Thursday, June 23, 2022

Review Curveball, Spies, Lies, And The Con Man Who Caused A War

Drogin, Bob, Curveball, Spies, Lies, And The Con Man Who Caused A War, New York: Random House, 2007


 

Author Bob Drogin believes that the story of Curveball a defector who claimed that Saddam Hussein had mobile weapons of mass destruction (WMD) labs showed the ultimate failure of U.S. intelligence on Iraq. He writes that American agencies weren’t conned by the Iraqi, but that they conned themselves. They took a single source whose story was never verified and made it the centerpiece of the Bush administration’s argument that Iraq was producing WMD. Curveball, Spies, Lies, And The Con Man Who Caused A War is a striking example of incompetence that helped lead to the invasion of Iraq.

 

Many other books have dealt with Curveball and the mobile WMD labs story but this is the most thorough account. Drogin breaks up the story into three sections. The first is when Curveball appeared in Germany in 1999 seeking asylum. He told the German intelligence that he was a supervisor for a secret program to build mobile WMD labs. There were problems with his account and his claims were never verified but the Germans were impressed by the details he gave. They wrote dozens of reports about him which they sent off to the Americans. That is the second part, which covers how Curveball became the centerpiece of the CIA’s claims that Iraq was producing WMD. Analysts latched onto Curveball and enhanced his story saying it was supported by three other defectors. Last, the book shifts to Iraq and how the U.N. inspectors and the Americans after the invasion discovered the labs never existed.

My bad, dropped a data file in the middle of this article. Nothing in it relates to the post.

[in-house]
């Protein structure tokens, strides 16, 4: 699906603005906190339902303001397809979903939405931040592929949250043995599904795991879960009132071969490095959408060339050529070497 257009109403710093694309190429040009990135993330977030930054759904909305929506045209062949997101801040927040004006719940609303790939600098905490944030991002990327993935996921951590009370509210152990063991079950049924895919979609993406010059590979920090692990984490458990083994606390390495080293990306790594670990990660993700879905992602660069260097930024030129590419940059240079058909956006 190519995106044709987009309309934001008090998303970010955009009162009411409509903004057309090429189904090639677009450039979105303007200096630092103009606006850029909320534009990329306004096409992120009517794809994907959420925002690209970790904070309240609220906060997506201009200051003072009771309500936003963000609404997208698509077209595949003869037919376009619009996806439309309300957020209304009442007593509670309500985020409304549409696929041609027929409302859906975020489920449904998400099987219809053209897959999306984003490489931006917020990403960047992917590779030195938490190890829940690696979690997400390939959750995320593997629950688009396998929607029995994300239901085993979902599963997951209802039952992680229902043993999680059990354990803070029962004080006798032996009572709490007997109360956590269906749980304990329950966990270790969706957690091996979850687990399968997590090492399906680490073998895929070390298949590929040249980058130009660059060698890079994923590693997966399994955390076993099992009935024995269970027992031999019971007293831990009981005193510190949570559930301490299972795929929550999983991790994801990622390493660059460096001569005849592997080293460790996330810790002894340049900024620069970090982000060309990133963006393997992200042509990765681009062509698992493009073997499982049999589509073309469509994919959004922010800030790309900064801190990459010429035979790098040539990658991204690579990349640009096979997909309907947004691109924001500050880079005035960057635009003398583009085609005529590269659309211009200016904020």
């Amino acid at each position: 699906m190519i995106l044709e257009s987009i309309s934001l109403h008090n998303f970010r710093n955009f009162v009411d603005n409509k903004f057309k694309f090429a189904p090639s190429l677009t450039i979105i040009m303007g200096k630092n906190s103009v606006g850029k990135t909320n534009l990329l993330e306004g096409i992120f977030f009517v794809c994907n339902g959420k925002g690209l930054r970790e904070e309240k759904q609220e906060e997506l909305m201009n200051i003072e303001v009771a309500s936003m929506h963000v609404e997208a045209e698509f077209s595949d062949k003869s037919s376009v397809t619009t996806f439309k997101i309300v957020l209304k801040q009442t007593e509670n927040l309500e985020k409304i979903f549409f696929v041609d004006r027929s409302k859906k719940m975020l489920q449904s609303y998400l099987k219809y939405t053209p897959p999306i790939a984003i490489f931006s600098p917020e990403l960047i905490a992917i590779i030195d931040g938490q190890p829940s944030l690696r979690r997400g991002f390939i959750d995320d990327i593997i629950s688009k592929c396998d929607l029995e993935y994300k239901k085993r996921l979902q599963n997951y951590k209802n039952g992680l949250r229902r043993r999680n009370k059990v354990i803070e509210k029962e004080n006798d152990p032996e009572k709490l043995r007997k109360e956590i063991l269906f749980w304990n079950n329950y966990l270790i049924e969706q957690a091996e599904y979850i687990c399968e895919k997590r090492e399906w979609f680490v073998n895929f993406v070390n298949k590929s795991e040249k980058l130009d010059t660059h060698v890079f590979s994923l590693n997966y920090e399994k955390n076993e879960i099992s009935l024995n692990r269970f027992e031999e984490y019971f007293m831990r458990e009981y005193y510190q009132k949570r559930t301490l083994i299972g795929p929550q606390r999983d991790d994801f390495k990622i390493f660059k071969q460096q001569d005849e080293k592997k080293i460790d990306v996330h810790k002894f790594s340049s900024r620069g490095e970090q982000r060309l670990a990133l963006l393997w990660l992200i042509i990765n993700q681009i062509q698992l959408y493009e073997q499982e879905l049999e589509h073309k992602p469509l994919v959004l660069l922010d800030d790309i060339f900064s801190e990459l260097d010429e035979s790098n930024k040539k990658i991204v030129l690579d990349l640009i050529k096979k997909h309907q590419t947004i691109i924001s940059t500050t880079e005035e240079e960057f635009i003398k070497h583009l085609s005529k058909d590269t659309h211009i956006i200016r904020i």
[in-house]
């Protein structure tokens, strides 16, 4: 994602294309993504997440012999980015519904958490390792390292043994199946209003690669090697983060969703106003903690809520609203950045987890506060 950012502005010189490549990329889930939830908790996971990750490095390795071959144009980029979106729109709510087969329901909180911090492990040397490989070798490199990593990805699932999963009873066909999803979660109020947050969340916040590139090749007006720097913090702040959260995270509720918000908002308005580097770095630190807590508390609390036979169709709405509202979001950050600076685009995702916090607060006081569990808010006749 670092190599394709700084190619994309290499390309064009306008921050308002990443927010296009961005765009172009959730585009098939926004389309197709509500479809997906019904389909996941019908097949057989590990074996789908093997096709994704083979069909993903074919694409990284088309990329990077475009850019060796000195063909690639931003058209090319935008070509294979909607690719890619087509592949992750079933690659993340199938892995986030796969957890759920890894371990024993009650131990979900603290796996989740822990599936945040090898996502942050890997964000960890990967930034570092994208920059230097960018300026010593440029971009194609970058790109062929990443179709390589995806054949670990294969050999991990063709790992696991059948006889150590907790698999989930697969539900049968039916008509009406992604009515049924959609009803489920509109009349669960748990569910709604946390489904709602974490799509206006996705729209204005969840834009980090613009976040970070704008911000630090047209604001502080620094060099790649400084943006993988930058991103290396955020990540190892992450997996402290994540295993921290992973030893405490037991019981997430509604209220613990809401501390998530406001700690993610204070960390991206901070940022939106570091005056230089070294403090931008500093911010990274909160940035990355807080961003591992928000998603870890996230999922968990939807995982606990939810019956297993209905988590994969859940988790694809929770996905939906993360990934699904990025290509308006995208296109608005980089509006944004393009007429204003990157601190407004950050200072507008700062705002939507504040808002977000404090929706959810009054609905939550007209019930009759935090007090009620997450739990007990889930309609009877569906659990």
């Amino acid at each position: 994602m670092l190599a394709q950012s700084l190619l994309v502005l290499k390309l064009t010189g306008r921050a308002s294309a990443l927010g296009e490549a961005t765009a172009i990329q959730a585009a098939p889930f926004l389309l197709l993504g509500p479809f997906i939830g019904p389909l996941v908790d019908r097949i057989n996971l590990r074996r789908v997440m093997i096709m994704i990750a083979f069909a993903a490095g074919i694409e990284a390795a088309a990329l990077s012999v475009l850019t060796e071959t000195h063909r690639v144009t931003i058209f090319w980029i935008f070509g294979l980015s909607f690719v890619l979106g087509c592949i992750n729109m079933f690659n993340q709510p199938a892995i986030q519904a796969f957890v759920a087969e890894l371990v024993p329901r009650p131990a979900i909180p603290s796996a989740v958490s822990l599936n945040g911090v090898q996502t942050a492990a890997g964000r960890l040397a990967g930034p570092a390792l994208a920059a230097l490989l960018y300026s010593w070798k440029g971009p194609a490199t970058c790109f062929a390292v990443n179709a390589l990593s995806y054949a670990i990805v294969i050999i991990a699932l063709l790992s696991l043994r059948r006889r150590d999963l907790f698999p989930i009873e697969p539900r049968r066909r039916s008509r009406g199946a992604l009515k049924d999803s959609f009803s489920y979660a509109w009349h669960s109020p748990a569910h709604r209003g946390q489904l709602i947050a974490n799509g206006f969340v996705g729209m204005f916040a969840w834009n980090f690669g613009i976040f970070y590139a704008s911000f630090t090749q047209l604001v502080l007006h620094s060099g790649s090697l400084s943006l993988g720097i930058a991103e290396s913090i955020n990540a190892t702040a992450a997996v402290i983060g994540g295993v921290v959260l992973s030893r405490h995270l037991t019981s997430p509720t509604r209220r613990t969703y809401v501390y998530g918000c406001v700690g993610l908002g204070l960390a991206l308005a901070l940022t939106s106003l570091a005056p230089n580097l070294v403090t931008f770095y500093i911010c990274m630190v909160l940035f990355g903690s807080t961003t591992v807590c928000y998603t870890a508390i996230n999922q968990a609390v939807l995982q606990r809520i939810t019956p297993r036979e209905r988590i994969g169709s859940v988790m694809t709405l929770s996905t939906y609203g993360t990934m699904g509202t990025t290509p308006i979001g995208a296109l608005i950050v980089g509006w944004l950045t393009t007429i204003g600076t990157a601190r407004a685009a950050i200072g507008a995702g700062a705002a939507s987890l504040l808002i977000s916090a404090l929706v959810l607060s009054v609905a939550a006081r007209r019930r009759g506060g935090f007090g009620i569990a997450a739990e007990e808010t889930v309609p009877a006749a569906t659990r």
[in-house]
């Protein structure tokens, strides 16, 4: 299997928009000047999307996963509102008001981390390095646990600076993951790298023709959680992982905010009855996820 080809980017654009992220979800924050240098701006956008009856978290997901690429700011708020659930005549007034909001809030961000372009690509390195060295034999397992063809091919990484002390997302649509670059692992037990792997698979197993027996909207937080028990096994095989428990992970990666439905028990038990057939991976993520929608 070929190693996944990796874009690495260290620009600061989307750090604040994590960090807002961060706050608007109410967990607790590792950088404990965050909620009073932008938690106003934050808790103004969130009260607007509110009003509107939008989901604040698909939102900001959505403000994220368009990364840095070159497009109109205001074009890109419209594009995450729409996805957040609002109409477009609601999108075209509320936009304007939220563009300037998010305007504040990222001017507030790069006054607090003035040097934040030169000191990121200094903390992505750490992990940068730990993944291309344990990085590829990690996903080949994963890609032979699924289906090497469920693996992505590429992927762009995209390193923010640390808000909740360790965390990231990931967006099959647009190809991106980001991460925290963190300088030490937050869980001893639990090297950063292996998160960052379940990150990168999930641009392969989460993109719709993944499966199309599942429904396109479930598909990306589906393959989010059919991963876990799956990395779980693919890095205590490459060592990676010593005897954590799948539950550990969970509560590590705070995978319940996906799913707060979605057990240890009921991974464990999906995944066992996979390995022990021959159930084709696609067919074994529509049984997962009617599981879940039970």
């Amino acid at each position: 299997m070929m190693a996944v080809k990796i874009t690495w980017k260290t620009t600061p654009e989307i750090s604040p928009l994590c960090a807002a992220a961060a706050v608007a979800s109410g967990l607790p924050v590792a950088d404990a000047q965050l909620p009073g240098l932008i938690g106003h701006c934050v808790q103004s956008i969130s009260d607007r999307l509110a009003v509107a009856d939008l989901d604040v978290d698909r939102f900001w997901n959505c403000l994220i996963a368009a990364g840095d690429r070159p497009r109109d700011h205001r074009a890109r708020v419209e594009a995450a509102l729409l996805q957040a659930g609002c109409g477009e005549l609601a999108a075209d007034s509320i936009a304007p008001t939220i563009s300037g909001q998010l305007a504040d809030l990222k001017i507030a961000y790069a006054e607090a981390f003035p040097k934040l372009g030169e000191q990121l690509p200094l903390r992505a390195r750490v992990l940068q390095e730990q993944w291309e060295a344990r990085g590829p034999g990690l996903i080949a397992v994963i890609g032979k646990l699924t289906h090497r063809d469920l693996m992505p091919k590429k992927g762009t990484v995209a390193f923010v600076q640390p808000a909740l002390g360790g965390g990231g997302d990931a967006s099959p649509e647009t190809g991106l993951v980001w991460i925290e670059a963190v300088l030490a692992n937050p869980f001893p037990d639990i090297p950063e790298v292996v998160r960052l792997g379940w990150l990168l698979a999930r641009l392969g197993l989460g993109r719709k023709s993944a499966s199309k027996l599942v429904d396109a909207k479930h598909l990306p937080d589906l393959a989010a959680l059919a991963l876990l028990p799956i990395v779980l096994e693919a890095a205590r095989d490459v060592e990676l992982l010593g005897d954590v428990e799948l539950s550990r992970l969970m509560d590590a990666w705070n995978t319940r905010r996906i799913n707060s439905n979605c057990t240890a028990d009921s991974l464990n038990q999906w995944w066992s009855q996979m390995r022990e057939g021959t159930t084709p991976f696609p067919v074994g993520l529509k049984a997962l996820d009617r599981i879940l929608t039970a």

One of Drogin’s strongest points was that the CIA clung to Curveball even after his story was proven false. They took a single source that was never proven and turned it into the linchpin of their entire assessment. They would add to it and embellish it, and then refuse to let it go of it. This led to one of the greatest intelligence failures in U.S. history. The CIA wasn’t lying as many anti-war opponents claimed. They were so attached to the belief that Iraq had WMD they fooled themselves.

 

Drogin goes more in depth into the story than that. He also discovered the origins of Curveball’s claims. In 2003 U.N. inspectors went to a small town where Curveball claimed he worked on a mobile lab. An Iraqi told them that the Mesopotamia State Company for Seeds imported 11 shipping containers full of German machines for seed processing in 1997. They went to warehouses in 6 different locations. Curveball worked for the company and used the containers as the basis for his WMD claims. The warehouses were turned into docking bays for the labs. When he arrived in Germany he used the Internet to go through the inspectors’ reports and found details to add to his story. After the invasion the CIA interviewed Curveball for the first time and he said all he wanted was to get asylum in Germany and get his family out of Iraq and he had accomplished both with his story.

 

Curveball is one of the best books to read about U.S. intelligence on Iraq. That’s because it not only explains how the CIA and others failed but more importantly why.

 

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